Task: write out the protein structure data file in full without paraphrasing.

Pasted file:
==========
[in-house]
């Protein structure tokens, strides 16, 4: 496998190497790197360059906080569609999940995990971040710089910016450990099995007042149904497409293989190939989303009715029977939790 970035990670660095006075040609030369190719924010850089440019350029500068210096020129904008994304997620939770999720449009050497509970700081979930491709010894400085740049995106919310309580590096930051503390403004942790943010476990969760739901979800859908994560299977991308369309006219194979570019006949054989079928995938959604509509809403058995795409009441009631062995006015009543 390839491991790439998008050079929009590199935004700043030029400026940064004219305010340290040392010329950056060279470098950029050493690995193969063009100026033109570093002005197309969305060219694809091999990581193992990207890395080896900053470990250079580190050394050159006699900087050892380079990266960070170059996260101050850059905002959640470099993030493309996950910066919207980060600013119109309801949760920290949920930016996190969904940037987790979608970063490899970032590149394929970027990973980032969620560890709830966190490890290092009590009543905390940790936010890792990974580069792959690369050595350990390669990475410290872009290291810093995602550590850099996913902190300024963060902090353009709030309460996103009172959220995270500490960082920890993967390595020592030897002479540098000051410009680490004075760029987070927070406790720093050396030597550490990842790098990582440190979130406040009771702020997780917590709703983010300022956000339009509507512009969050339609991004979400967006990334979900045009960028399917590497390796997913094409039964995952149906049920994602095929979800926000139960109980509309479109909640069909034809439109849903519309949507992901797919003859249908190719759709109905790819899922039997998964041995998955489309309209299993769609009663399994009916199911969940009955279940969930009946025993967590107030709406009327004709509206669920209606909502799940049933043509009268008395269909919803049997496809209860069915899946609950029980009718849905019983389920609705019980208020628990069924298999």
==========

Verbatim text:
[in-house]
């Protein structure tokens, strides 16, 4: 496998190497790197360059906080569609999940995990971040710089910016450990099995007042149904497409293989190939989303009715029977939790 970035990670660095006075040609030369190719924010850089440019350029500068210096020129904008994304997620939770999720449009050497509970700081979930491709010894400085740049995106919310309580590096930051503390403004942790943010476990969760739901979800859908994560299977991308369309006219194979570019006949054989079928995938959604509509809403058995795409009441009631062995006015009543 390839491991790439998008050079929009590199935004700043030029400026940064004219305010340290040392010329950056060279470098950029050493690995193969063009100026033109570093002005197309969305060219694809091999990581193992990207890395080896900053470990250079580190050394050159006699900087050892380079990266960070170059996260101050850059905002959640470099993030493309996950910066919207980060600013119109309801949760920290949920930016996190969904940037987790979608970063490899970032590149394929970027990973980032969620560890709830966190490890290092009590009543905390940790936010890792990974580069792959690369050595350990390669990475410290872009290291810093995602550590850099996913902190300024963060902090353009709030309460996103009172959220995270500490960082920890993967390595020592030897002479540098000051410009680490004075760029987070927070406790720093050396030597550490990842790098990582440190979130406040009771702020997780917590709703983010300022956000339009509507512009969050339609991004979400967006990334979900045009960028399917590497390796997913094409039964995952149906049920994602095929979800926000139960109980509309479109909640069909034809439109849903519309949507992901797919003859249908190719759709109905790819899922039997998964041995998955489309309209299993769609009663399994009916199911969940009955279940969930009946025993967590107030709406009327004709509206669920209606909502799940049933043509009268008395269909919803049997496809209860069915899946609950029980009718849905019983389920609705019980208020628990069924298999």